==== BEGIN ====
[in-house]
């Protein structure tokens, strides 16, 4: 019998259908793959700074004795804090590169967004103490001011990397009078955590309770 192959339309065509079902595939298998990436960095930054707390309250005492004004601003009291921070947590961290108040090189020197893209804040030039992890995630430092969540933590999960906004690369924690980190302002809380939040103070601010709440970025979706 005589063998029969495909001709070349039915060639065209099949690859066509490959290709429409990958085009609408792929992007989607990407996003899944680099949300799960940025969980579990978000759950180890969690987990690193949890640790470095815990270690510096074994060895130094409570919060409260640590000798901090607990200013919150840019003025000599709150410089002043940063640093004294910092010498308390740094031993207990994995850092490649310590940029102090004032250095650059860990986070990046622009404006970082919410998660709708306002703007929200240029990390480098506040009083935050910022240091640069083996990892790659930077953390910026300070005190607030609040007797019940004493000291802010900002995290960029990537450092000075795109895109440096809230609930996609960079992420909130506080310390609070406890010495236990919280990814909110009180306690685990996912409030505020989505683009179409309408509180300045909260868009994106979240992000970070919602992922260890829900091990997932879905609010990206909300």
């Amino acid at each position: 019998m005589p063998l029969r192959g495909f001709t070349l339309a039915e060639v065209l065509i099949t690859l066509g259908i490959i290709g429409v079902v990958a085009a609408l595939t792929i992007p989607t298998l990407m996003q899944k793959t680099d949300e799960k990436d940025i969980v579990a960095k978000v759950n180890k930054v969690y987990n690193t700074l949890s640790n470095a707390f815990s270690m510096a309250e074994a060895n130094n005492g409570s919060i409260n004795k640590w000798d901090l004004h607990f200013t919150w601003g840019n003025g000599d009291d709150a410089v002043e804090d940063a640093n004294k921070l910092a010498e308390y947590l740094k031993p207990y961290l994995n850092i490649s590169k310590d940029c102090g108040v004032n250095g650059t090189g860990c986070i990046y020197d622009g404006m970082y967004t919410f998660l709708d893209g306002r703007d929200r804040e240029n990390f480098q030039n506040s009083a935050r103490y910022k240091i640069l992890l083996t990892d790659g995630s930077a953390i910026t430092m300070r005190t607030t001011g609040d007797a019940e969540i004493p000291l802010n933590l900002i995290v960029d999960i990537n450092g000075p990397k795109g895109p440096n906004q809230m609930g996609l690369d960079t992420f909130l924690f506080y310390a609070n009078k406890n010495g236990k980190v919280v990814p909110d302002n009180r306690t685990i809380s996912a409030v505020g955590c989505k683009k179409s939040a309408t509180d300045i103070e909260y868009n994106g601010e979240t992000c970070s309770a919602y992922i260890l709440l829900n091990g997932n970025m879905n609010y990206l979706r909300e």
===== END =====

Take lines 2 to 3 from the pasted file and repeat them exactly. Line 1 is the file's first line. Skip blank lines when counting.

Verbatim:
């Protein structure tokens, strides 16, 4: 019998259908793959700074004795804090590169967004103490001011990397009078955590309770 192959339309065509079902595939298998990436960095930054707390309250005492004004601003009291921070947590961290108040090189020197893209804040030039992890995630430092969540933590999960906004690369924690980190302002809380939040103070601010709440970025979706 005589063998029969495909001709070349039915060639065209099949690859066509490959290709429409990958085009609408792929992007989607990407996003899944680099949300799960940025969980579990978000759950180890969690987990690193949890640790470095815990270690510096074994060895130094409570919060409260640590000798901090607990200013919150840019003025000599709150410089002043940063640093004294910092010498308390740094031993207990994995850092490649310590940029102090004032250095650059860990986070990046622009404006970082919410998660709708306002703007929200240029990390480098506040009083935050910022240091640069083996990892790659930077953390910026300070005190607030609040007797019940004493000291802010900002995290960029990537450092000075795109895109440096809230609930996609960079992420909130506080310390609070406890010495236990919280990814909110009180306690685990996912409030505020989505683009179409309408509180300045909260868009994106979240992000970070919602992922260890829900091990997932879905609010990206909300």
């Amino acid at each position: 019998m005589p063998l029969r192959g495909f001709t070349l339309a039915e060639v065209l065509i099949t690859l066509g259908i490959i290709g429409v079902v990958a085009a609408l595939t792929i992007p989607t298998l990407m996003q899944k793959t680099d949300e799960k990436d940025i969980v579990a960095k978000v759950n180890k930054v969690y987990n690193t700074l949890s640790n470095a707390f815990s270690m510096a309250e074994a060895n130094n005492g409570s919060i409260n004795k640590w000798d901090l004004h607990f200013t919150w601003g840019n003025g000599d009291d709150a410089v002043e804090d940063a640093n004294k921070l910092a010498e308390y947590l740094k031993p207990y961290l994995n850092i490649s590169k310590d940029c102090g108040v004032n250095g650059t090189g860990c986070i990046y020197d622009g404006m970082y967004t919410f998660l709708d893209g306002r703007d929200r804040e240029n990390f480098q030039n506040s009083a935050r103490y910022k240091i640069l992890l083996t990892d790659g995630s930077a953390i910026t430092m300070r005190t607030t001011g609040d007797a019940e969540i004493p000291l802010n933590l900002i995290v960029d999960i990537n450092g000075p990397k795109g895109p440096n906004q809230m609930g996609l690369d960079t992420f909130l924690f506080y310390a609070n009078k406890n010495g236990k980190v919280v990814p909110d302002n009180r306690t685990i809380s996912a409030v505020g955590c989505k683009k179409s939040a309408t509180d300045i103070e909260y868009n994106g601010e979240t992000c970070s309770a919602y992922i260890l709440l829900n091990g997932n970025m879905n609010y990206l979706r909300e």